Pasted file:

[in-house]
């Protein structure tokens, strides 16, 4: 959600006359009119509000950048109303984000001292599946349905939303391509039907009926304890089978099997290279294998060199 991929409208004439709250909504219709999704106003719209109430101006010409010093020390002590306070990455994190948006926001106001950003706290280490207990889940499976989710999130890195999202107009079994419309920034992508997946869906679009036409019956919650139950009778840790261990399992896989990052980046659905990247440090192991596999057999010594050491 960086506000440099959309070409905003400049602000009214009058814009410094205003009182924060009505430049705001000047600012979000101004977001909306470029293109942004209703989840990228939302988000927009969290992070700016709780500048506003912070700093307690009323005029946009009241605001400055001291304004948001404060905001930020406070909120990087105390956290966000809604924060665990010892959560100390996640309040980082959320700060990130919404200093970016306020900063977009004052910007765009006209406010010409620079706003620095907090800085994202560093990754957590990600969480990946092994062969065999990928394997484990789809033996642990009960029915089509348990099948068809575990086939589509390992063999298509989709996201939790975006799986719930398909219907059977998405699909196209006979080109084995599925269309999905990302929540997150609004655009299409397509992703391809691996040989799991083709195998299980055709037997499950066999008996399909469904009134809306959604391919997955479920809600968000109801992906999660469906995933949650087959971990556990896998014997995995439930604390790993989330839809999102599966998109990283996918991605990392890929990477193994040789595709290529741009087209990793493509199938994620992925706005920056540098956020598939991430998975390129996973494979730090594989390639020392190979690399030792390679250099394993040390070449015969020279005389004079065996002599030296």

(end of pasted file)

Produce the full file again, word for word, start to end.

[in-house]
């Protein structure tokens, strides 16, 4: 959600006359009119509000950048109303984000001292599946349905939303391509039907009926304890089978099997290279294998060199 991929409208004439709250909504219709999704106003719209109430101006010409010093020390002590306070990455994190948006926001106001950003706290280490207990889940499976989710999130890195999202107009079994419309920034992508997946869906679009036409019956919650139950009778840790261990399992896989990052980046659905990247440090192991596999057999010594050491 960086506000440099959309070409905003400049602000009214009058814009410094205003009182924060009505430049705001000047600012979000101004977001909306470029293109942004209703989840990228939302988000927009969290992070700016709780500048506003912070700093307690009323005029946009009241605001400055001291304004948001404060905001930020406070909120990087105390956290966000809604924060665990010892959560100390996640309040980082959320700060990130919404200093970016306020900063977009004052910007765009006209406010010409620079706003620095907090800085994202560093990754957590990600969480990946092994062969065999990928394997484990789809033996642990009960029915089509348990099948068809575990086939589509390992063999298509989709996201939790975006799986719930398909219907059977998405699909196209006979080109084995599925269309999905990302929540997150609004655009299409397509992703391809691996040989799991083709195998299980055709037997499950066999008996399909469904009134809306959604391919997955479920809600968000109801992906999660469906995933949650087959971990556990896998014997995995439930604390790993989330839809999102599966998109990283996918991605990392890929990477193994040789595709290529741009087209990793493509199938994620992925706005920056540098956020598939991430998975390129996973494979730090594989390639020392190979690399030792390679250099394993040390070449015969020279005389004079065996002599030296």